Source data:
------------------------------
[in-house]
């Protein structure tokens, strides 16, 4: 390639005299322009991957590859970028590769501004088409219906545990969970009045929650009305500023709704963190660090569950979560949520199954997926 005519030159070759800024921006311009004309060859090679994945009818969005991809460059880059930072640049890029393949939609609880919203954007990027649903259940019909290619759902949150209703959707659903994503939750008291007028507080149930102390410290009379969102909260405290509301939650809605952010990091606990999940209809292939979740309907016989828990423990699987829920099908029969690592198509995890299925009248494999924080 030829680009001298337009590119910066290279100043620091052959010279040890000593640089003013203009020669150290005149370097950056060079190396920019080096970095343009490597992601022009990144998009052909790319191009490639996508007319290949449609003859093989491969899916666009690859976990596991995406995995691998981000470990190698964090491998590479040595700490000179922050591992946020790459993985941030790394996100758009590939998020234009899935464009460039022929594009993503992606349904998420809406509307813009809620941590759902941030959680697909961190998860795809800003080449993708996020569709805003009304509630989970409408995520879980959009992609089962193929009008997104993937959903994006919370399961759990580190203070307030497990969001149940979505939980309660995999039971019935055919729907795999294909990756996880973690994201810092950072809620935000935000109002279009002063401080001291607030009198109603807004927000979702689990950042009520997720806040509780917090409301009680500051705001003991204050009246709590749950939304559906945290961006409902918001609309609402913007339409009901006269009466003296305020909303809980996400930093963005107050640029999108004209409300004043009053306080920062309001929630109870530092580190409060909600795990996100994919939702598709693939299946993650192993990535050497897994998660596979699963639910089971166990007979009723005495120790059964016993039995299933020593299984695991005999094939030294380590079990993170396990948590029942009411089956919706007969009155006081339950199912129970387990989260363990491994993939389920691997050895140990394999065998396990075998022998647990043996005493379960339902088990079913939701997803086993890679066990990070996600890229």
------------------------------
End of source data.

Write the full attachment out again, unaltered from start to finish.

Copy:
[in-house]
């Protein structure tokens, strides 16, 4: 390639005299322009991957590859970028590769501004088409219906545990969970009045929650009305500023709704963190660090569950979560949520199954997926 005519030159070759800024921006311009004309060859090679994945009818969005991809460059880059930072640049890029393949939609609880919203954007990027649903259940019909290619759902949150209703959707659903994503939750008291007028507080149930102390410290009379969102909260405290509301939650809605952010990091606990999940209809292939979740309907016989828990423990699987829920099908029969690592198509995890299925009248494999924080 030829680009001298337009590119910066290279100043620091052959010279040890000593640089003013203009020669150290005149370097950056060079190396920019080096970095343009490597992601022009990144998009052909790319191009490639996508007319290949449609003859093989491969899916666009690859976990596991995406995995691998981000470990190698964090491998590479040595700490000179922050591992946020790459993985941030790394996100758009590939998020234009899935464009460039022929594009993503992606349904998420809406509307813009809620941590759902941030959680697909961190998860795809800003080449993708996020569709805003009304509630989970409408995520879980959009992609089962193929009008997104993937959903994006919370399961759990580190203070307030497990969001149940979505939980309660995999039971019935055919729907795999294909990756996880973690994201810092950072809620935000935000109002279009002063401080001291607030009198109603807004927000979702689990950042009520997720806040509780917090409301009680500051705001003991204050009246709590749950939304559906945290961006409902918001609309609402913007339409009901006269009466003296305020909303809980996400930093963005107050640029999108004209409300004043009053306080920062309001929630109870530092580190409060909600795990996100994919939702598709693939299946993650192993990535050497897994998660596979699963639910089971166990007979009723005495120790059964016993039995299933020593299984695991005999094939030294380590079990993170396990948590029942009411089956919706007969009155006081339950199912129970387990989260363990491994993939389920691997050895140990394999065998396990075998022998647990043996005493379960339902088990079913939701997803086993890679066990990070996600890229």